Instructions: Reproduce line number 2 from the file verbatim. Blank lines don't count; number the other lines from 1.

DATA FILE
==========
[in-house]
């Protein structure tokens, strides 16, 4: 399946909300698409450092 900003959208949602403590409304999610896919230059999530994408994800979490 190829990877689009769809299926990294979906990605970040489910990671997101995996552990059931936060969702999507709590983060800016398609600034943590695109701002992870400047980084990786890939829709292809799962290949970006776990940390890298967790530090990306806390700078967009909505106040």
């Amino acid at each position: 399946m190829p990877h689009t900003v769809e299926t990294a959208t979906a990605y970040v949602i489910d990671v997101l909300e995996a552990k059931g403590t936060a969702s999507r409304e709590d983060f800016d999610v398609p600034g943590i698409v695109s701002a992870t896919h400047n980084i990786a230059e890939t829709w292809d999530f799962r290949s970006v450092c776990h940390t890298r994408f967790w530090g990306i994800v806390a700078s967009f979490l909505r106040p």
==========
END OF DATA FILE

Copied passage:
């Protein structure tokens, strides 16, 4: 399946909300698409450092 900003959208949602403590409304999610896919230059999530994408994800979490 190829990877689009769809299926990294979906990605970040489910990671997101995996552990059931936060969702999507709590983060800016398609600034943590695109701002992870400047980084990786890939829709292809799962290949970006776990940390890298967790530090990306806390700078967009909505106040």